• Get help if necessary. Whether your trouble is with a client, vendor or coworker, sometimes you’re better off talking with your manager about someone else’s bad manners. Your manager might offer a bit of sage advice, or maybe even step in to change the environment. I believe it’s better to iron out the wrinkles in a strained relationship than it is to separate two parties without even trying. That said, if total separation is the best solution, so be it.
  • Exercise compassion. This can be difficult to do, especially if the rude person is making personal comments about you or attacking your integrity. However, if people are rude for no apparent reason, it is possible such people are unhappy about something in their life, or something tragic has happened, and they’re just taking it out on you. It could also be a self-esteem issue, or perhaps a personal problem is weighing them down.
  • The key is to remember when dealing with rude people is that it’s their problem, not yours. You are free to mentally reject any “stuff” they try to lay on you. A quote that’s often attributed to Eleanor Roosevelt (although there’s no proof she actually said it) is, “Nobody can make you feel inferior without your consent.” In other words, you would have to care about what someone says or thinks for it to bother you.

The social media phenomenon

For some reason, people feel freer to be sarcastic and insulting on social media platforms than they are in real life. If you’re on any of these platforms, you’ve probably seen it. One practice I recommend is not engaging in conversations where someone is obviously baiting an argument. Social media is not the place to iron out differences of opinion, so just keep scrolling when someone gets snippy.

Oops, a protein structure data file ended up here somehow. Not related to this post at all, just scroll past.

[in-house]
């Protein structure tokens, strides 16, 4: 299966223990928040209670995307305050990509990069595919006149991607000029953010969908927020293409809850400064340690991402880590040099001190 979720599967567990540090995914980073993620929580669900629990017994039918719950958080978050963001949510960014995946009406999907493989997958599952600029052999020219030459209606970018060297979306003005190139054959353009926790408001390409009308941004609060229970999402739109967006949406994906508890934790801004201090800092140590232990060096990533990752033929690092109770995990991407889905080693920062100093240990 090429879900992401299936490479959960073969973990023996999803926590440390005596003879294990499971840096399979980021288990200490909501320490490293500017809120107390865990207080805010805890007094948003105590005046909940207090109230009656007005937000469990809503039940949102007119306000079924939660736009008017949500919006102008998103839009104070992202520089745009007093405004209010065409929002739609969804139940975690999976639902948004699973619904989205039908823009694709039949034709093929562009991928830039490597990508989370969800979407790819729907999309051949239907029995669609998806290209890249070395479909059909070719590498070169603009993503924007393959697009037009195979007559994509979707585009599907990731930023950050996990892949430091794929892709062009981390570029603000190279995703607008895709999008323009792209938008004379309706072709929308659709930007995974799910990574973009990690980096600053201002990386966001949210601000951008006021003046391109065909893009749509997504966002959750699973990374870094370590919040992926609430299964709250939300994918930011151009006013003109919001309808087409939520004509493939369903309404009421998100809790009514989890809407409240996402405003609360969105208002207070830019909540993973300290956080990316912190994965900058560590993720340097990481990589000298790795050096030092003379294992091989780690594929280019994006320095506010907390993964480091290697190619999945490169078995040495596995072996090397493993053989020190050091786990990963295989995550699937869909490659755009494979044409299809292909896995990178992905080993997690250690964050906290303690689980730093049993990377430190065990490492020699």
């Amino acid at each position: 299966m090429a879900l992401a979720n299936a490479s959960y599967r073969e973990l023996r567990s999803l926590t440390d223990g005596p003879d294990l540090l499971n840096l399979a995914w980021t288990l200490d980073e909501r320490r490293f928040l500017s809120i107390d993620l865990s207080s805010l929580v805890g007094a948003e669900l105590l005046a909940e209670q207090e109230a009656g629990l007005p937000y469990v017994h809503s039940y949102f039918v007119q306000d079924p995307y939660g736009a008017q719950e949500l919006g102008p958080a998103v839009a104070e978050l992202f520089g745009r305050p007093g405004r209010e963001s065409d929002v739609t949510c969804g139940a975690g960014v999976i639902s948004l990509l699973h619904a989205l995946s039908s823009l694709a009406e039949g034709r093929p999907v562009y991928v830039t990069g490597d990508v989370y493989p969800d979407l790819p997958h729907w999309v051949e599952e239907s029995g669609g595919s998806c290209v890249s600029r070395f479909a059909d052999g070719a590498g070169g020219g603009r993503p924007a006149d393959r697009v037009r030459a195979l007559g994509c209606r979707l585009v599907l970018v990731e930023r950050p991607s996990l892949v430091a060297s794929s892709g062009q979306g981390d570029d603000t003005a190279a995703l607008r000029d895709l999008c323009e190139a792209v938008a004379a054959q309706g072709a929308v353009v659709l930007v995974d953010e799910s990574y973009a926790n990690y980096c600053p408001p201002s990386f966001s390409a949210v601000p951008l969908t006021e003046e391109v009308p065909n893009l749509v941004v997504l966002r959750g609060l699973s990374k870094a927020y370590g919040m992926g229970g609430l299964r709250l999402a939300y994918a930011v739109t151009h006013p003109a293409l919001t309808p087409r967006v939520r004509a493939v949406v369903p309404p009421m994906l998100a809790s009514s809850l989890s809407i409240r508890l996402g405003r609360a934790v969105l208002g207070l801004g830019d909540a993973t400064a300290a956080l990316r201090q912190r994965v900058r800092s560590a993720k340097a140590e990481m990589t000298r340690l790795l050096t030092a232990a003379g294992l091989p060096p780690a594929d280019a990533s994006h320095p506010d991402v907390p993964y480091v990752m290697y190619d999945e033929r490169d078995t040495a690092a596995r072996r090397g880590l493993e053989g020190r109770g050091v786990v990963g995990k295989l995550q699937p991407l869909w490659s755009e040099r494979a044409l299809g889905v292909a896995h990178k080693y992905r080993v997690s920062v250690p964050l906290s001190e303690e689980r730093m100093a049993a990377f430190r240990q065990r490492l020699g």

The saying used to be that Facebook is a place best reserved for cat pictures. With that in mind, if someone starts getting rude or insulting with me, I will sometimes just post a picture of a cat and then stop participating in the conversation. But mostly I just keep scrolling.

Stay professional

By doing your what you were hired to do to the best of your ability and truly assisting such people, even when they’re rude, know that you are pouring kindness all over them – and that’s a good thing. If you think about it, not only could you be the only person that treats such people with respect that day, it’s possible that the light you shine into their life might begin to melt their hardening heart.

Bottom line, no “one-size-fits-all” answer exists, but if you observe someone displaying bad manners, do be aware that they may eventually get turned on you. And if that happens, one choice might be to avoid doing business with that person altogether.

If that’s not possible or realistic, stay objective and get help if necessary. And, you might even choose to take pity on such people and cover them with compassion.

The idea is that when you are on the receiving end of bad manners, you can either let it put a stain on your day, or you can respond in a way that won’t sully your own reputation.

Daniel Bobinski, M.Ed. is a best-selling author and a popular speaker at conferences and retreats. For more than 30 years he’s been working with teams and individuals (1:1 coaching) to help them achieve excellence. He was also teaching Emotional Intelligence since before it was a thing. Reach him on his office phone at 208-375-7606 or through his website at www.MyWorkplaceExcellence.com.

Previous

Next

Submit a Comment

Your email address will not be published. Required fields are marked *